On Ralph Seeley’s trial in Washington state: “(Seeley’s) appeal to liberty was really what won me over. It was consistent with my own set of values about individual and economic liberty. The seedy injustice, even in the jurisprudence, of Seeley’s legal court case — how they could argue that there are no compelling privacy interests for a terminally ill man to be able to obtain a medical prescription for marijuana? There’s no privacy interest in that, and yet they define state constitutional privacy interest so broadly that it covers a woman’s right to birth control, a woman’s right to abortion and at the time the (Washington) state supreme court was considering a euthanasia case. So they were in favor of a privacy right to kill yourself but not to ease your pain? This makes no sense to me.”
On being pro-marijuana, cautiously: “While some people on the pro side who don’t ever want you to acknowledge that there are costs and consequences and abuses, I don’t have any problem with saying, ‘Of course we should be worried about what else can happen here.’ Of course I tell my kids, ‘Don’t you mess with this,’ as I would with any illicit, addictive substance. It’s not a weakness that there are always those concerns, and that’s why I stress the need for the cultural guardrails. It bothers me to see Snoop Doggy Dogg and this big haze around all these kids — just how irresponsible that is. And to the extent that the movement has grown up, it’s a tribute to people like Ralph Seeley, for whom it was a matter of individual liberty and principal all along. There will always be people on either side who exploit the extremes.
Malkin didn’t vote on Amendment 64, she said, but she does prefer some aspects of it to Washington state’s Initiative 502, which says “local jurisdictions may not ban pot shops outright.”
“I’m a believer of federalism at a national level and local control,” Malkin said, “and there will be some communities for whom this is the right thing to do and feel equipped to handle it like Pueblo, and there will be cities like ours that don’t want it. Amendment 64 was the will of the people, and how it’s implemented and handled locally is the next step of that. I can accept that. It only took 40 minutes to drive down to Pueblo. And of course Manitou Springs has approved (recreational marijuana), limiting it to two shops, and they don’t want them to be downtown on the strip, so one of them will be up here,” she said, motioning to Uncle Sam’s parking lot with her hand.
“But that’s politics, working it out and balancing interests. And I hope that the pro side wont gripe about the choices that some of these communities will make, because being able to have that kind of diversity within the state is part of having a democracy.”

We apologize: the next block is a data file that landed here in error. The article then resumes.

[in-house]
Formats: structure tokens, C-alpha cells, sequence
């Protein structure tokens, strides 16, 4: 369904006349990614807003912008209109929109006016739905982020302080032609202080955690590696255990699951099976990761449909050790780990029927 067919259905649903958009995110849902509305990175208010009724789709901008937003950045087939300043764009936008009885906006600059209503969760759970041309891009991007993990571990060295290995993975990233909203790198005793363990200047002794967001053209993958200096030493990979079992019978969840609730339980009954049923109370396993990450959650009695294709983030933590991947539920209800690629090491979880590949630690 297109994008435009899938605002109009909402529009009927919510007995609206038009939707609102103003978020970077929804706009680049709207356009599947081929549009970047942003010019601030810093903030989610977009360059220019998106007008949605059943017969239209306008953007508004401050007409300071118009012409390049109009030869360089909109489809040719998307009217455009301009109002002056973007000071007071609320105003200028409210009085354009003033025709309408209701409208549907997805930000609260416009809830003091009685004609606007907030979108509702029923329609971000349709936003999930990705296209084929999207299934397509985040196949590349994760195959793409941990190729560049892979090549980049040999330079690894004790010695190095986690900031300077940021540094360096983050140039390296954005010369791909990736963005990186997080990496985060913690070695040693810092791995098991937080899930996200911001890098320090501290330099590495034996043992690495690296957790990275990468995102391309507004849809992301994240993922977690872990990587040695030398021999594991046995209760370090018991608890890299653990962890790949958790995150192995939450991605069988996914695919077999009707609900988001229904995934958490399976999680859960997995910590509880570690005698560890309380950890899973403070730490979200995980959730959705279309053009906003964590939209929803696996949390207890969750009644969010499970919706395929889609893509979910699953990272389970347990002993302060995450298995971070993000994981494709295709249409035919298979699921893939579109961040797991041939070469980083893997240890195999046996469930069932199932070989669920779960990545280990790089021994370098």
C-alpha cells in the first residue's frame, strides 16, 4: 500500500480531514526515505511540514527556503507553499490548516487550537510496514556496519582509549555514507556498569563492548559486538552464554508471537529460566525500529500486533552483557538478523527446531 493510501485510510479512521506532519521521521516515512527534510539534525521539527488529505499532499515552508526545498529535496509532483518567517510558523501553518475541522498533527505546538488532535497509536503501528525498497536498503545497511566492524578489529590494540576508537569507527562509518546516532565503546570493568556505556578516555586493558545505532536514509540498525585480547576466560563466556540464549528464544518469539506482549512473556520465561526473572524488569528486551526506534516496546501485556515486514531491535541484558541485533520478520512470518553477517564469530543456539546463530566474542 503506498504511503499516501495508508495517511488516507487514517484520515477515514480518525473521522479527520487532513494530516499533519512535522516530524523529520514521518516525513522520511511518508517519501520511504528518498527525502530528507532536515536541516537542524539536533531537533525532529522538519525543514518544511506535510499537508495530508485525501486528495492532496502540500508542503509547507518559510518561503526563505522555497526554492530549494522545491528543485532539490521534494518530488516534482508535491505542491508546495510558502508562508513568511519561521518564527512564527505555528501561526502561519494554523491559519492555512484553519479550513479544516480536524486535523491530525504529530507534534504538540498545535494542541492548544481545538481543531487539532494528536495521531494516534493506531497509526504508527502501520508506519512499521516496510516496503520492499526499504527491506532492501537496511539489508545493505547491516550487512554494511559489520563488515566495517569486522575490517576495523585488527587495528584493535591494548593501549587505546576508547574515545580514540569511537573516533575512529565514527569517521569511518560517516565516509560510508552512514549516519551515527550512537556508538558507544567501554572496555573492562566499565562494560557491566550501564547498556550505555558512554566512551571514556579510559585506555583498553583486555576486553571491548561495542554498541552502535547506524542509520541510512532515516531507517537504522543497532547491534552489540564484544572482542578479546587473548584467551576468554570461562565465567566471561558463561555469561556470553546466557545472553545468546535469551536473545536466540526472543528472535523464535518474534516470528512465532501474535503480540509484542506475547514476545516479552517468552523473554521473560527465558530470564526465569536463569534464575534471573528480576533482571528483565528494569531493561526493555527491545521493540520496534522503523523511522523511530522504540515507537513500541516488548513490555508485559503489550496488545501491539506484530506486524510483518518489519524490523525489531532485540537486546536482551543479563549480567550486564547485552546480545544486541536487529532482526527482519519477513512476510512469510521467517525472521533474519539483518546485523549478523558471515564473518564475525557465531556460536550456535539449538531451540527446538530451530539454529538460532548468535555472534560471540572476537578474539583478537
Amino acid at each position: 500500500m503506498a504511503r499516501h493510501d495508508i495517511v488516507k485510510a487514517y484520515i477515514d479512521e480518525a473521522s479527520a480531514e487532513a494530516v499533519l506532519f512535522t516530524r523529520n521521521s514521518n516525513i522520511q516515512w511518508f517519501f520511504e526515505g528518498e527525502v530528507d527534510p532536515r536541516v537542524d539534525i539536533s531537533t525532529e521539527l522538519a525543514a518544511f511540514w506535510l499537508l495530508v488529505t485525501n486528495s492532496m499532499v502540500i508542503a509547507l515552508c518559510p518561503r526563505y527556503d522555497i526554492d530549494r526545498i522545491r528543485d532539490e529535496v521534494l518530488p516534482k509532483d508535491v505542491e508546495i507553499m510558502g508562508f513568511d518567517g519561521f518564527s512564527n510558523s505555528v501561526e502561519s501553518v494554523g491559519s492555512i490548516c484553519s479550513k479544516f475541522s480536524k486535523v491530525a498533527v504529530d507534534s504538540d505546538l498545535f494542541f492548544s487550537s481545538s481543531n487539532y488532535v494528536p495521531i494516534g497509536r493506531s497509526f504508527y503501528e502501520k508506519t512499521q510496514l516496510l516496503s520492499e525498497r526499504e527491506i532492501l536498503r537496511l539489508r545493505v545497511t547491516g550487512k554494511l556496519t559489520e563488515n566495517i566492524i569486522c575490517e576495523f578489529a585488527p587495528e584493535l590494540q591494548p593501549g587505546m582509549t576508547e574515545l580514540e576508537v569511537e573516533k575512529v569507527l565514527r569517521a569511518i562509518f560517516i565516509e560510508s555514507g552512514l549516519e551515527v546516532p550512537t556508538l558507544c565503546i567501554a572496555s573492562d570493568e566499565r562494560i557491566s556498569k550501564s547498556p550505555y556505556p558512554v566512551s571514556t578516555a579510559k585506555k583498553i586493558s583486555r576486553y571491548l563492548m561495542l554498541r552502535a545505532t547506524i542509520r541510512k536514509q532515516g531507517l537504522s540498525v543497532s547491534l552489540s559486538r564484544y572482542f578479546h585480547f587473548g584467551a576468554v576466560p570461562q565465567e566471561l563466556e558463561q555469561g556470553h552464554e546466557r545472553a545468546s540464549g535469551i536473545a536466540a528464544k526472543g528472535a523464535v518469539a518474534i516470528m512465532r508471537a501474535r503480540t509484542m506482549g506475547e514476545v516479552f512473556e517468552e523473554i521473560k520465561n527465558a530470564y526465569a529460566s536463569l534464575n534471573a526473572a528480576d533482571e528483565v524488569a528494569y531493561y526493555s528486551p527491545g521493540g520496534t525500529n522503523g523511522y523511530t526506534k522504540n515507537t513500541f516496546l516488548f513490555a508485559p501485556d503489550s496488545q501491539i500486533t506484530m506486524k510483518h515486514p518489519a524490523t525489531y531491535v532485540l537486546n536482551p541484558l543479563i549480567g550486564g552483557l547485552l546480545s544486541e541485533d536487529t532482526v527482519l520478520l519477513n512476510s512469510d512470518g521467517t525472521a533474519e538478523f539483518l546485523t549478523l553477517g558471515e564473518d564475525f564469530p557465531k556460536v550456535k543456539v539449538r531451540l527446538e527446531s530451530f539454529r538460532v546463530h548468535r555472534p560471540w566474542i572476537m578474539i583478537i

Marijuana is becoming one of the ultimate experiments in this laboratory of democracy, and it’s a conversation that is playing out on a smaller, familial level as well throughout Colorado, Washington and nearly 20 other states that have legalized medical marijuana.
“For my family now, especially since the kids are a little bit older, more information is better,” Malkin said about telling her children about the legal marijuana around them. “This seems paradoxical, but I think with our personal experience it’s helped demystify and destigmatize and demagnetize (marijuana). There’s no allure to the illicit objects out there they might be tempted to try because mom and dad say, ‘Stay away.’
“It’s just a fact of life in the family, and it’s occasionally an object of mirth. Our kids’ friends will say, ‘Look, your right-wing nut-job parents went to the pot shop.’ This is probably true of a lot of families in our situations. Life is so precious, and this goes back to that ethos of why we chose to live in Colorado. There are so many factors that have come into play that to me are providential. We’ve learned to never waste a second in our lives, and when something like what happened to my mother in law comes along the way it’s just a reminder.”
Again, Malkin felt the emotional weight of the subject and took a deep breath.
“It’s not a cliché for us to cherish life and to cherish the freedoms we have,” Malkin said, “and thank god this is one of them.”
As for mother in law Carole Malkin, she’s out of the hospital and back with her family.
“She’s reading again,” Michelle said. “She’s writing again. We don’t know how long she has. It could be months, it could be a couple years. But like I said, the ability to choose how to live each and every one of those last days for us is priceless, and we don’t know when she’ll need to be more aggressive about using the other forms of marijuana we bought for her in her stash, but it’s there – ‘grandma’s stash,’ we call it – and we’re happy to have the choices.”